Gestational diabetes is first diagnosed during pregnancy and disappears after the baby is delivered. The risk of diabetes is increased in women with gestational diabetes and in future in their children as well.
The epidemic of gestational diabetes in India has been probably triggered by social and economic development and urbanization that has resulted in improvement in nutrition, longevity and reduced physical activity. Many women with gestational diabetes have no identifiable risk factors at all, similarly many women with multiple risk factors for gestational diabetes do not develop the disease.
If you are planning to conceive, get your blood glucose tested. This is important as high blood sugar levels during conception and in the first trimester increases the risk of multiple birth defects and miscarriage/stillbirth. If you are pregnant your doctor will recommend tests to rule out gestational diabetes between the 24th and 28th week of pregnancy.
If you are at high risk of gestational diabetes or have had gestational diabetes before, your doctor will recommend tests before the 13th week of pregnancy. Follow-up regularly with your doctor as it will ensure that gestational diabetes is diagnosed early and managed appropriately.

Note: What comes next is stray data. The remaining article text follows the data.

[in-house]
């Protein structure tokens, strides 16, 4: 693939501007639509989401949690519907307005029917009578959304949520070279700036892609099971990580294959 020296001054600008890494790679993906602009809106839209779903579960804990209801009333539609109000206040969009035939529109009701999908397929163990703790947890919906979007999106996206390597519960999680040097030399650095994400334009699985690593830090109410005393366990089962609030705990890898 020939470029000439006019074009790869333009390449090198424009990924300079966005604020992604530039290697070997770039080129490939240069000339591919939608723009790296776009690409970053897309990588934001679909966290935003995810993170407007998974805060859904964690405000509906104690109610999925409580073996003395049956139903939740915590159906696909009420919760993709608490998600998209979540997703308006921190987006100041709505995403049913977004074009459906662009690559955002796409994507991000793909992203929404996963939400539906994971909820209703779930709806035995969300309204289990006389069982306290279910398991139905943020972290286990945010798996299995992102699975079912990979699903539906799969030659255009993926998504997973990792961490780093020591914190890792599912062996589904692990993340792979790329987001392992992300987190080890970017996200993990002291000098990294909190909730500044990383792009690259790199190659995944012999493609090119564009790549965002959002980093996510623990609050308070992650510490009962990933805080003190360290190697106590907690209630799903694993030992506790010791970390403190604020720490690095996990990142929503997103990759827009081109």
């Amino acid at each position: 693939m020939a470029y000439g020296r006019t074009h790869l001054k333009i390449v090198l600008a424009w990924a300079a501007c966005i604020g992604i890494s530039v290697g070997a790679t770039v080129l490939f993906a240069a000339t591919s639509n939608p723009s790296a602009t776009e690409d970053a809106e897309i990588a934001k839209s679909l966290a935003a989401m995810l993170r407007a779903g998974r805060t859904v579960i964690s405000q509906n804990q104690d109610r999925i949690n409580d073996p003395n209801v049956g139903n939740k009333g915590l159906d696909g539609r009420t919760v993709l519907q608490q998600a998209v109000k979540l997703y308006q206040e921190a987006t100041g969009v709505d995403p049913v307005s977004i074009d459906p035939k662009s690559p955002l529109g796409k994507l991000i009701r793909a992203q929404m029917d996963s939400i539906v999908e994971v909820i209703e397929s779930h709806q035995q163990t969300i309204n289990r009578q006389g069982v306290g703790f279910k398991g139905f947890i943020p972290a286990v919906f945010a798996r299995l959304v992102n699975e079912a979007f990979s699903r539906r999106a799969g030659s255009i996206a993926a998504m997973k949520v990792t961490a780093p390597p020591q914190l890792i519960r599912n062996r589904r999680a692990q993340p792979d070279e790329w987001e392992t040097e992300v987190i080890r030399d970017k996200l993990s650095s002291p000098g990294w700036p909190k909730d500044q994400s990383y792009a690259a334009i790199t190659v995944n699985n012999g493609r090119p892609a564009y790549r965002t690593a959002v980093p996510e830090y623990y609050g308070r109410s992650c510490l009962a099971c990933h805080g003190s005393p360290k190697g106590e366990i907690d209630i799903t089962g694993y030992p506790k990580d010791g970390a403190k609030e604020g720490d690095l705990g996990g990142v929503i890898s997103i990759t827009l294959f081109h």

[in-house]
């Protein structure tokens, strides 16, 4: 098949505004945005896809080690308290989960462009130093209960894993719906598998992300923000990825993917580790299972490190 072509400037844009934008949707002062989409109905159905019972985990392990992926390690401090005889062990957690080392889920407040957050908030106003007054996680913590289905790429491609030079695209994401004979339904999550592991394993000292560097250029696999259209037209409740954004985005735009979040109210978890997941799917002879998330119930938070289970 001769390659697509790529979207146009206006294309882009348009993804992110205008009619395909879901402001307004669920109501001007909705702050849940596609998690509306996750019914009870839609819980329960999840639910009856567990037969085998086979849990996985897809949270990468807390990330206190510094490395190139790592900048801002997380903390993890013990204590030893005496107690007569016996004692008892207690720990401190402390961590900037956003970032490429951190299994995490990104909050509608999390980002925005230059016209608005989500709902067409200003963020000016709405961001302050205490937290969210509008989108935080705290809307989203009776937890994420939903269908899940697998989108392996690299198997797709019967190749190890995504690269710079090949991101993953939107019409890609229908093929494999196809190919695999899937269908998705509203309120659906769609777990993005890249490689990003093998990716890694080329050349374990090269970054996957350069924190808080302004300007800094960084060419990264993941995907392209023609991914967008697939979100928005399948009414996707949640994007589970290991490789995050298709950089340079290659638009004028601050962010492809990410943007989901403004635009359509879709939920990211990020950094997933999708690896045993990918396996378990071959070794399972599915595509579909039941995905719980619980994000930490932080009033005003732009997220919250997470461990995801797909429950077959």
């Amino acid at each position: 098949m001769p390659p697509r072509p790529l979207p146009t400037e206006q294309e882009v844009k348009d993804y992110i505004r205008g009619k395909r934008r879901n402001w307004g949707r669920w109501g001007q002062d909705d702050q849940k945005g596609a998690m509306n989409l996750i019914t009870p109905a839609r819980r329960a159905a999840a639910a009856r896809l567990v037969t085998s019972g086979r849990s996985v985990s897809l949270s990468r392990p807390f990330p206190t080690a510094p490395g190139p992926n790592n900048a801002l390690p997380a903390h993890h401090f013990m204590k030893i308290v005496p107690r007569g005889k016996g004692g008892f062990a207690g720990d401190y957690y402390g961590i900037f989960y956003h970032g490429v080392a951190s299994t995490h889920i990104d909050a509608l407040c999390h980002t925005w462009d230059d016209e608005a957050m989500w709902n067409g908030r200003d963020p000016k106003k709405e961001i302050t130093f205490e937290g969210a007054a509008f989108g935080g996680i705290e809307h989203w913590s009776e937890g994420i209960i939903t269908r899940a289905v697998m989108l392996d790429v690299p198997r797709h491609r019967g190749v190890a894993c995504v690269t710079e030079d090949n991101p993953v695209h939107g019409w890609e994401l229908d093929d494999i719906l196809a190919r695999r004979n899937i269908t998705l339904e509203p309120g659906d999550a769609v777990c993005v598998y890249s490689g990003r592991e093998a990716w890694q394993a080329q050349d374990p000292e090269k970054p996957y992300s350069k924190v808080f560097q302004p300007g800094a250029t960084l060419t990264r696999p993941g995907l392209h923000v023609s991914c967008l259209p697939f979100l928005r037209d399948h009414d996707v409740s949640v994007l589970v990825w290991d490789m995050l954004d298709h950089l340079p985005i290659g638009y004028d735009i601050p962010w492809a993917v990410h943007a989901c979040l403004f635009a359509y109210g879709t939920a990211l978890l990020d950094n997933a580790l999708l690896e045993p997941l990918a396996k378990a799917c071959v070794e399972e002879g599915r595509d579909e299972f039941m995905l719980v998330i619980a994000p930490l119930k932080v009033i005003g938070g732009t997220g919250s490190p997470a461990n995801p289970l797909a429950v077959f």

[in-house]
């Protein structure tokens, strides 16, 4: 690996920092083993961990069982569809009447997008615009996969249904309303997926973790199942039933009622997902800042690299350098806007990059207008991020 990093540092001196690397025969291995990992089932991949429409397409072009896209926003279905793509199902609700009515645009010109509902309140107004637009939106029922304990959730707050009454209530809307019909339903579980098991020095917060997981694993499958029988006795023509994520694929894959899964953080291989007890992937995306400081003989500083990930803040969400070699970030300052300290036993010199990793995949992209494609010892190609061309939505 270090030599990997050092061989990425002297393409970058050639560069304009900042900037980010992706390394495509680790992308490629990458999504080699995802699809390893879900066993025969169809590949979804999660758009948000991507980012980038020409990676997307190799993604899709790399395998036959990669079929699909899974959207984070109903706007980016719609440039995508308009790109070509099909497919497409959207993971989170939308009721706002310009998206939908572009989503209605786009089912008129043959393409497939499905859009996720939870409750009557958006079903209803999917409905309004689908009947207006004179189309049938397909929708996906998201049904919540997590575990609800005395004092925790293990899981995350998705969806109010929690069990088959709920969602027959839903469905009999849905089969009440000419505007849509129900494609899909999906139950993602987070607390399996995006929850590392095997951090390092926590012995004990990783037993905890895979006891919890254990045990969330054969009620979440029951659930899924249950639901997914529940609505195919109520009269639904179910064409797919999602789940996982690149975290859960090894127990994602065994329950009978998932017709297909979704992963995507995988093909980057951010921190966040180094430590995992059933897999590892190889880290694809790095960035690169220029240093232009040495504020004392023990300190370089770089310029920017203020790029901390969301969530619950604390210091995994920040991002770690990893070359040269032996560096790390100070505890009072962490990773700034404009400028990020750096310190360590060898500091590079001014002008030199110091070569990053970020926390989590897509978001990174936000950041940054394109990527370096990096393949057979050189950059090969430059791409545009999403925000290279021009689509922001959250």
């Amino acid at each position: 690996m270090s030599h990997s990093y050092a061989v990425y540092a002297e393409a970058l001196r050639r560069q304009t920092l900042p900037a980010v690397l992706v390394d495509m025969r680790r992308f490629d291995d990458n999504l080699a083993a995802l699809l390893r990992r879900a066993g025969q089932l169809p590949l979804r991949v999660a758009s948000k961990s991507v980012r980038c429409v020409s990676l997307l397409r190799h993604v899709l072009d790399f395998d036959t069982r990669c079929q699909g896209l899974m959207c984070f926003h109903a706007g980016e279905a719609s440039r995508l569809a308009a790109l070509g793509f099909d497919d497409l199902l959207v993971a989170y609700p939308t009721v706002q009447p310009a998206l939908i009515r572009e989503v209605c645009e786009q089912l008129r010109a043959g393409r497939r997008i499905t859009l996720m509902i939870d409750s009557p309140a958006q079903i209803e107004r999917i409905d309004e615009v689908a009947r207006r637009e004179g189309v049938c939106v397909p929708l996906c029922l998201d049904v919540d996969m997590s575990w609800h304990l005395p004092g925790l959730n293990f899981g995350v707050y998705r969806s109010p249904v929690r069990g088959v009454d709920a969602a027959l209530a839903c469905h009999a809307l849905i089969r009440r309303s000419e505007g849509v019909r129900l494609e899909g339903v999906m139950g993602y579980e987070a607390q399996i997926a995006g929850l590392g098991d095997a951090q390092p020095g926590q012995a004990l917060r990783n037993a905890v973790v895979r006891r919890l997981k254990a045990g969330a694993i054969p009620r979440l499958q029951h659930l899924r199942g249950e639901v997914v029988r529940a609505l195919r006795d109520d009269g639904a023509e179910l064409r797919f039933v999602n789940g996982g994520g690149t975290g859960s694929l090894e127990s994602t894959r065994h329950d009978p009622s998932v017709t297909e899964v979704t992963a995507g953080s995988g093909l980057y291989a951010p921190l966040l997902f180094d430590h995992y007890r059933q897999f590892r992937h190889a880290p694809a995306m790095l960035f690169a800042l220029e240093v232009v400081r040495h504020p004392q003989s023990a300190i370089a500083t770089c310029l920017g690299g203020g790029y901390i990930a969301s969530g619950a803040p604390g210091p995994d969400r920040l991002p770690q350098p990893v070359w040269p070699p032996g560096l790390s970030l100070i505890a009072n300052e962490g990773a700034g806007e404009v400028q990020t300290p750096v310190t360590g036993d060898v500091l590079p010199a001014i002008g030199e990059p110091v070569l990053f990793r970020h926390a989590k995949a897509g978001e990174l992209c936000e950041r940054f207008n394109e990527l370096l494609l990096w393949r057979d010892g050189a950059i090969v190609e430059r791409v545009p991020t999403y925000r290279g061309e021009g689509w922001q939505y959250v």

According to the WHO the prevalence of adults with diabetes will increase in all countries and there will be more women with diabetes than men. The prevalence of gestational diabetes is also estimated to considerably increase especially in developing countries. The prevalence of gestational diabetes is increasing in India due to several factors such as;
As gestational diabetes increases the risk of complications in both the mother and the baby it is critical to assess your risk of gestational diabetes. It may help in early identification of gestational diabetes in you and appropriate management.
The prevalence of gestational diabetes is increasing globally especially in developing countries. The prevalence of gestational diabetes in India is high. Gestational diabetes can cause complications in both the mother and the fetus.
Factors which increase the risk of developing GDM are advanced maternal age, obesity, family history of diabetes and certain ethnic communities such as Native Americans, Asians, Hispanics, and African-American women. According to research prevalence of gestational diabetes is higher in women from China or India than from Europe or Northern Africa.
Owing to the public health implications of increasing prevalence of gestational diabetes several studies are being done. Research is needed to assess the effect of various factors such as prepregnancy and/or postpartum blood glucose on development of GDM.
Research is being done to assess the effect of prepregnancy obesity and other risk factors operating before childbearing. These can help to plan prevention strategies.
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